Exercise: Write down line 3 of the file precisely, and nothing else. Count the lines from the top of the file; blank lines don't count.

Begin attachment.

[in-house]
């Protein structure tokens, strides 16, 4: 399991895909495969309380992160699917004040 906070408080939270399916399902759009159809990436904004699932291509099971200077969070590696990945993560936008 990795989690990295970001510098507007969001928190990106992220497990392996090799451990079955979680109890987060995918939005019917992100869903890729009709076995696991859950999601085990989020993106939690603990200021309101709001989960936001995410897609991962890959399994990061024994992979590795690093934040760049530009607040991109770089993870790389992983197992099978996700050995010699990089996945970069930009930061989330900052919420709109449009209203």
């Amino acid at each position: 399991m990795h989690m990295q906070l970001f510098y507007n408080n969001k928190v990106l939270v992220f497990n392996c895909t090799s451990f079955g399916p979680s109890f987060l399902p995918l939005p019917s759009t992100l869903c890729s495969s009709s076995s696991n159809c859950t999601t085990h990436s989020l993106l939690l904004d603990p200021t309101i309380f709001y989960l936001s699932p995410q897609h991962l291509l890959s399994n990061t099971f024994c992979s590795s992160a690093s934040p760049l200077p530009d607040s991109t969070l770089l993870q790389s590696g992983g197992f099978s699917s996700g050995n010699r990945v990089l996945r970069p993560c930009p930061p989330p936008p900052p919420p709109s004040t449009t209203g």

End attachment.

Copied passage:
């Amino acid at each position: 399991m990795h989690m990295q906070l970001f510098y507007n408080n969001k928190v990106l939270v992220f497990n392996c895909t090799s451990f079955g399916p979680s109890f987060l399902p995918l939005p019917s759009t992100l869903c890729s495969s009709s076995s696991n159809c859950t999601t085990h990436s989020l993106l939690l904004d603990p200021t309101i309380f709001y989960l936001s699932p995410q897609h991962l291509l890959s399994n990061t099971f024994c992979s590795s992160a690093s934040p760049l200077p530009d607040s991109t969070l770089l993870q790389s590696g992983g197992f099978s699917s996700g050995n010699r990945v990089l996945r970069p993560c930009p930061p989330p936008p900052p919420p709109s004040t449009t209203g």